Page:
This Is What Democracy Looks Like


I had been to the Lincoln Memorial before. I had visited earlier in the week, even. But on this scorching July day, I wasn’t there by myself. Or with a few friends.

I stood before the Lincoln Memorial with hundreds of like-minded people. Ready to talk. Ready to listen.

Ready to march.

Education is a right…that is why we stand and fight.

The Save Our Schools rally, march, and conference was the end of a long and busy week for many of us this summer. Thousands of educators from across the country traveled to Washington, D.C. to serve as delegates to the NEA Representative Assembly. Some of us stayed a few extra days–and were joined by others who traveled to DC just for the SOS events–in order to march in the nation’s capital.

No justice, no peace.

We marched because we’re tired of the narrative of failing schools. The belief that we’re bad teachers. The idea that developmentally appropriate practices don’t have a place in education anymore. Charters. School takeovers. Testing, testing, testing. Black Lives Matter. The school to prison pipeline. Dreamers. Refugees.

We live in a time when many are forgetting that public education is a cornerstone of our democracy.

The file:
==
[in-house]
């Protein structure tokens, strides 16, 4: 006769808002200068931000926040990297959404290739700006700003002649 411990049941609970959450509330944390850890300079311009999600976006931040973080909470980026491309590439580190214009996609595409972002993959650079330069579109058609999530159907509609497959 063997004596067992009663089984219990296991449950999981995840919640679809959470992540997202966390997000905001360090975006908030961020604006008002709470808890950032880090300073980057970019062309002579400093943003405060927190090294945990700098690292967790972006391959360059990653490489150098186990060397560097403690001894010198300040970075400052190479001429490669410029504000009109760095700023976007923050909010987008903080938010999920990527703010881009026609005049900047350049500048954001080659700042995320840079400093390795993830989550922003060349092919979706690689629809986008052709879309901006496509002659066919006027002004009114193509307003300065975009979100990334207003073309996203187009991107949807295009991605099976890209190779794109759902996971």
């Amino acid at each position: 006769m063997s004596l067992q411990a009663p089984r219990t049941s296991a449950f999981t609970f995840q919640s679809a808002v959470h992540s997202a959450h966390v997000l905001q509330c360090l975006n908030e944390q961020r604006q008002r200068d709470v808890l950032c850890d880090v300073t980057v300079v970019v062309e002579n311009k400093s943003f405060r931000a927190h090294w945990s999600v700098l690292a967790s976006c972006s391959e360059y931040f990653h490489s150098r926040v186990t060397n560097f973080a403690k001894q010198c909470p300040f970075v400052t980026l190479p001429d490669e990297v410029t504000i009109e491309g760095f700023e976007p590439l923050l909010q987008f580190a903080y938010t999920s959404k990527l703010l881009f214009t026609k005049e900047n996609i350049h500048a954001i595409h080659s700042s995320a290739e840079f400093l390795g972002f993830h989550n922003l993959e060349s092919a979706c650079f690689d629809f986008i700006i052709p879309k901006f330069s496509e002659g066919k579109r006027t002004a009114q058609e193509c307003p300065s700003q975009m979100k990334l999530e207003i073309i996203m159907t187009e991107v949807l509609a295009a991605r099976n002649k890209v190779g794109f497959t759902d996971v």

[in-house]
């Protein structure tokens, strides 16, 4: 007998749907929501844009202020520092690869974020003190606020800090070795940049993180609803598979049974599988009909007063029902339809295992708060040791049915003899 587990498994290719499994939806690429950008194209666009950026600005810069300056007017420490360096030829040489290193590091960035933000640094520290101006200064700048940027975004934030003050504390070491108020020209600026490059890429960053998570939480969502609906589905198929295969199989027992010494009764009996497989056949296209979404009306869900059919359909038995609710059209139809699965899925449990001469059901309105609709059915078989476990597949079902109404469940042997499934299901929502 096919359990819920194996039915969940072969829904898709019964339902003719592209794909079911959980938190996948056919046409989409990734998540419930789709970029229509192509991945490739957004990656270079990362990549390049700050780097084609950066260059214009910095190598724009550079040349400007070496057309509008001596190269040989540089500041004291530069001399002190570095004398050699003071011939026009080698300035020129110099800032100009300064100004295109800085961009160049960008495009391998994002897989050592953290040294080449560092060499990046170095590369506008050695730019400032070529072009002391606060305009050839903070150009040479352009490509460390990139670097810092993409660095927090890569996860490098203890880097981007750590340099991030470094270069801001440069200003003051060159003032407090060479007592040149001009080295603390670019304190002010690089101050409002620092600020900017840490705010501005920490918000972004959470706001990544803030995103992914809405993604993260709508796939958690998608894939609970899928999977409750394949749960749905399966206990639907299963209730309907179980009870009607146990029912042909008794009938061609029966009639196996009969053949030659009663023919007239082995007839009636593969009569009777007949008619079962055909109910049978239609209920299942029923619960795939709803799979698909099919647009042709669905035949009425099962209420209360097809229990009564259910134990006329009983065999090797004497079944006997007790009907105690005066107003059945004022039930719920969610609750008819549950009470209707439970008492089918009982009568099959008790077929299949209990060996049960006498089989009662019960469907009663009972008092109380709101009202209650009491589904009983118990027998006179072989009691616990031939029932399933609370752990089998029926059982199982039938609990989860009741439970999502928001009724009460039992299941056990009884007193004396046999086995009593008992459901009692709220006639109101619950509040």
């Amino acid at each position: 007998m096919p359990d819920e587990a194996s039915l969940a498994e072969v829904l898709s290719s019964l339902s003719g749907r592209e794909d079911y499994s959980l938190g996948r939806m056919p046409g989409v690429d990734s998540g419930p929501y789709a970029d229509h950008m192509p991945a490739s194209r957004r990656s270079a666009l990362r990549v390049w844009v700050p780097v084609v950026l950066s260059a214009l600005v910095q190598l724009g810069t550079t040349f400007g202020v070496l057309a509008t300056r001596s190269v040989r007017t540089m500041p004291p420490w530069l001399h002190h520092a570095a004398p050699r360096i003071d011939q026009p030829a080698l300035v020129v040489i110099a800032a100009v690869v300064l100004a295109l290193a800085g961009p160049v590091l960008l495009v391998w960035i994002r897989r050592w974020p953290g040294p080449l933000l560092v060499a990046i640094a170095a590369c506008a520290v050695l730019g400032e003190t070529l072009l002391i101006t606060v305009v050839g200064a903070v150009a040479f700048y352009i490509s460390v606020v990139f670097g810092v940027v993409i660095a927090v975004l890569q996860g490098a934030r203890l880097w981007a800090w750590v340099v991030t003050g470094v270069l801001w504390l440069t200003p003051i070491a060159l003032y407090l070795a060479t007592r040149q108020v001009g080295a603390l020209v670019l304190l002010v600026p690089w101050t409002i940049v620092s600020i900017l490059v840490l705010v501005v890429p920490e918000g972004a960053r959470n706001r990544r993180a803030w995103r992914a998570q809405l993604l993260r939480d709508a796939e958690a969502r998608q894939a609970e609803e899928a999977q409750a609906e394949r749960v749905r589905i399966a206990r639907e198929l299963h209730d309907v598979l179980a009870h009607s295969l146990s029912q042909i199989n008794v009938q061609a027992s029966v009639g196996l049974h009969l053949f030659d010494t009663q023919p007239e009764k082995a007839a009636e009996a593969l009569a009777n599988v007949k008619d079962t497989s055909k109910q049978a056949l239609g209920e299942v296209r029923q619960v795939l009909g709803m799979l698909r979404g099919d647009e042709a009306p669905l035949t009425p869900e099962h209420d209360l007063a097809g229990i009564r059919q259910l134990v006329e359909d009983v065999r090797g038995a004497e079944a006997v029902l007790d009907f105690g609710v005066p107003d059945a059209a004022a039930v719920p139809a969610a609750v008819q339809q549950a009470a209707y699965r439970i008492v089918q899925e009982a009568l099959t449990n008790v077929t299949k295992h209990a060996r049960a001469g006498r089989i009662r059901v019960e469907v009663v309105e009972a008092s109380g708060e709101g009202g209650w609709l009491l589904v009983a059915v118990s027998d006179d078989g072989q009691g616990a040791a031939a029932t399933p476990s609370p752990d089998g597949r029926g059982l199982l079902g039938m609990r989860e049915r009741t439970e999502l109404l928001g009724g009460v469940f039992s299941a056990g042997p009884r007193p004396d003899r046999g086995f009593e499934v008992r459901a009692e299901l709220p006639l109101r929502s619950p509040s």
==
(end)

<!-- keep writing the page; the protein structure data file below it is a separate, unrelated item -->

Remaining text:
We live in a time where we need to help people remember.

Tell me what democracy looks like.

This is what democracy looks like.

Forward together, not one step back!

A lot has been written in the two months since the rally–mostly positive, a little negative. (And let me pause to throw in that one of my tweets got mentioned in the Washington Post’s Answer Sheet here. Totally unexpected and not about me at all; I was just the transcriber of someone else’s powerful words.)

But as one of those who is “just a teacher,” one of those who is in the classroom and deals with bullying principals and unfunded mandates and unrealistic expectations for small children–

It was validating.

It was empowering.

It was something I won’t forget.

At NEA RA and the SOS events I was surrounded by people who think and feel about education the way I do.

That is rare.

Teaching is very isolating, especially when no one around you will speak up. Or stand up for what is right. Or even admit that there’s a problem in the first place.

But for one week this summer, I was surrounded by like-minded individuals. On the floor of the NEA RA, in the NEA BATs caucus meetings, waiting for the Metro, in the fancy hotel lobby.

And at the Lincoln Memorial.

Some of my BAT friends will sign things with the word “Solidarity.” For one week in July, I saw that solidarity all around me.


From the walls of Bus Boys and Poets, where we had our dinner after the SOS conference.




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